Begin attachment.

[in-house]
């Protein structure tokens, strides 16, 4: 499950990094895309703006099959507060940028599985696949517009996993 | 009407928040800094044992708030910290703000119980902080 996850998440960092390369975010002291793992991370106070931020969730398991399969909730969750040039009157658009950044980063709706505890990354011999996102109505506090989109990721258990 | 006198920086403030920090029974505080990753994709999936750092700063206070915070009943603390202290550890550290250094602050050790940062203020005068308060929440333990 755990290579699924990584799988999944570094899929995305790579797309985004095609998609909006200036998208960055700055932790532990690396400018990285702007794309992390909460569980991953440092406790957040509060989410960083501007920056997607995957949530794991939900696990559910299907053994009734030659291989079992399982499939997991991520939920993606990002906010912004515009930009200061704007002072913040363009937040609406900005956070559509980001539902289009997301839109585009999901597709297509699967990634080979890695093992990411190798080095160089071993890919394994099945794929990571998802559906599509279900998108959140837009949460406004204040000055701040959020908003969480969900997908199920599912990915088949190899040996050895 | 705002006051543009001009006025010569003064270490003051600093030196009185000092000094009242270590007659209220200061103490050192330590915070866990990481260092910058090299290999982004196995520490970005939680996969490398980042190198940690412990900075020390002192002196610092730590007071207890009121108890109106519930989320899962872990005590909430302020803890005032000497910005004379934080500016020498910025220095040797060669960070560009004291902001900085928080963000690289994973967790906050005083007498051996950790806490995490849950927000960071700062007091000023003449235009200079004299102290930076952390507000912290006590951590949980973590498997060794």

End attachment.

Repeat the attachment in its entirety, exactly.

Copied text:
[in-house]
């Protein structure tokens, strides 16, 4: 499950990094895309703006099959507060940028599985696949517009996993 | 009407928040800094044992708030910290703000119980902080 996850998440960092390369975010002291793992991370106070931020969730398991399969909730969750040039009157658009950044980063709706505890990354011999996102109505506090989109990721258990 | 006198920086403030920090029974505080990753994709999936750092700063206070915070009943603390202290550890550290250094602050050790940062203020005068308060929440333990 755990290579699924990584799988999944570094899929995305790579797309985004095609998609909006200036998208960055700055932790532990690396400018990285702007794309992390909460569980991953440092406790957040509060989410960083501007920056997607995957949530794991939900696990559910299907053994009734030659291989079992399982499939997991991520939920993606990002906010912004515009930009200061704007002072913040363009937040609406900005956070559509980001539902289009997301839109585009999901597709297509699967990634080979890695093992990411190798080095160089071993890919394994099945794929990571998802559906599509279900998108959140837009949460406004204040000055701040959020908003969480969900997908199920599912990915088949190899040996050895 | 705002006051543009001009006025010569003064270490003051600093030196009185000092000094009242270590007659209220200061103490050192330590915070866990990481260092910058090299290999982004196995520490970005939680996969490398980042190198940690412990900075020390002192002196610092730590007071207890009121108890109106519930989320899962872990005590909430302020803890005032000497910005004379934080500016020498910025220095040797060669960070560009004291902001900085928080963000690289994973967790906050005083007498051996950790806490995490849950927000960071700062007091000023003449235009200079004299102290930076952390507000912290006590951590949980973590498997060794």